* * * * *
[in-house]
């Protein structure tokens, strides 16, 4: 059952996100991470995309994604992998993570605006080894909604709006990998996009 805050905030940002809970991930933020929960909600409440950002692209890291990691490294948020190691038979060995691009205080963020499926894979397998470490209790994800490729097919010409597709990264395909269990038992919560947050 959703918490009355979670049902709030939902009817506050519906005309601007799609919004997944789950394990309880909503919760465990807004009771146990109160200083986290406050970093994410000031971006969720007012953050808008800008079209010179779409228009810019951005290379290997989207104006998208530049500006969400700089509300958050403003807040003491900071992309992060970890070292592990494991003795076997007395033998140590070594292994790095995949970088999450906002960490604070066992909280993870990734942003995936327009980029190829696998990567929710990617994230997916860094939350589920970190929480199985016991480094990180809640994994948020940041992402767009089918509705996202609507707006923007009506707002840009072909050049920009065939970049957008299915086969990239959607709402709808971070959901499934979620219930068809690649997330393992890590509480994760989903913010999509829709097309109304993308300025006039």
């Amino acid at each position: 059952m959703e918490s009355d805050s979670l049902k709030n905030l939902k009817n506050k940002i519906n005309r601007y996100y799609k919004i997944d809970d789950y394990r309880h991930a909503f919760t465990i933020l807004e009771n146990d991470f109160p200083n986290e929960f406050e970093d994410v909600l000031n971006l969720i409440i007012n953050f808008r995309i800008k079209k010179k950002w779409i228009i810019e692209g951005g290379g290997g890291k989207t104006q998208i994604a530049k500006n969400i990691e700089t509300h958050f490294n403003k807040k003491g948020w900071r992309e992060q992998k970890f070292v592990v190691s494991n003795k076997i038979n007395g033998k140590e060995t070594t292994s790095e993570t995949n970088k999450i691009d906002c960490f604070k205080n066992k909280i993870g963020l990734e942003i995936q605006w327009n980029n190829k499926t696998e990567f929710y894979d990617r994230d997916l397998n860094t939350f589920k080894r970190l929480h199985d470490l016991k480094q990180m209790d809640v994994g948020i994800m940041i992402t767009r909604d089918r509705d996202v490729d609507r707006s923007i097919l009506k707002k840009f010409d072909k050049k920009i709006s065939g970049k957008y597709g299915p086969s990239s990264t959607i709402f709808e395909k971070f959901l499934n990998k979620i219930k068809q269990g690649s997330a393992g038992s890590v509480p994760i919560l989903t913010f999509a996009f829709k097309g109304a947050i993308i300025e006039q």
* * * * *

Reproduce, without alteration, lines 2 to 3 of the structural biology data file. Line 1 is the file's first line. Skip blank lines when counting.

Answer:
């Protein structure tokens, strides 16, 4: 059952996100991470995309994604992998993570605006080894909604709006990998996009 805050905030940002809970991930933020929960909600409440950002692209890291990691490294948020190691038979060995691009205080963020499926894979397998470490209790994800490729097919010409597709990264395909269990038992919560947050 959703918490009355979670049902709030939902009817506050519906005309601007799609919004997944789950394990309880909503919760465990807004009771146990109160200083986290406050970093994410000031971006969720007012953050808008800008079209010179779409228009810019951005290379290997989207104006998208530049500006969400700089509300958050403003807040003491900071992309992060970890070292592990494991003795076997007395033998140590070594292994790095995949970088999450906002960490604070066992909280993870990734942003995936327009980029190829696998990567929710990617994230997916860094939350589920970190929480199985016991480094990180809640994994948020940041992402767009089918509705996202609507707006923007009506707002840009072909050049920009065939970049957008299915086969990239959607709402709808971070959901499934979620219930068809690649997330393992890590509480994760989903913010999509829709097309109304993308300025006039």
């Amino acid at each position: 059952m959703e918490s009355d805050s979670l049902k709030n905030l939902k009817n506050k940002i519906n005309r601007y996100y799609k919004i997944d809970d789950y394990r309880h991930a909503f919760t465990i933020l807004e009771n146990d991470f109160p200083n986290e929960f406050e970093d994410v909600l000031n971006l969720i409440i007012n953050f808008r995309i800008k079209k010179k950002w779409i228009i810019e692209g951005g290379g290997g890291k989207t104006q998208i994604a530049k500006n969400i990691e700089t509300h958050f490294n403003k807040k003491g948020w900071r992309e992060q992998k970890f070292v592990v190691s494991n003795k076997i038979n007395g033998k140590e060995t070594t292994s790095e993570t995949n970088k999450i691009d906002c960490f604070k205080n066992k909280i993870g963020l990734e942003i995936q605006w327009n980029n190829k499926t696998e990567f929710y894979d990617r994230d997916l397998n860094t939350f589920k080894r970190l929480h199985d470490l016991k480094q990180m209790d809640v994994g948020i994800m940041i992402t767009r909604d089918r509705d996202v490729d609507r707006s923007i097919l009506k707002k840009f010409d072909k050049k920009i709006s065939g970049k957008y597709g299915p086969s990239s990264t959607i709402f709808e395909k971070f959901l499934n990998k979620i219930k068809q269990g690649s997330a393992g038992s890590v509480p994760i919560l989903t913010f999509a996009f829709k097309g109304a947050i993308i300025e006039q």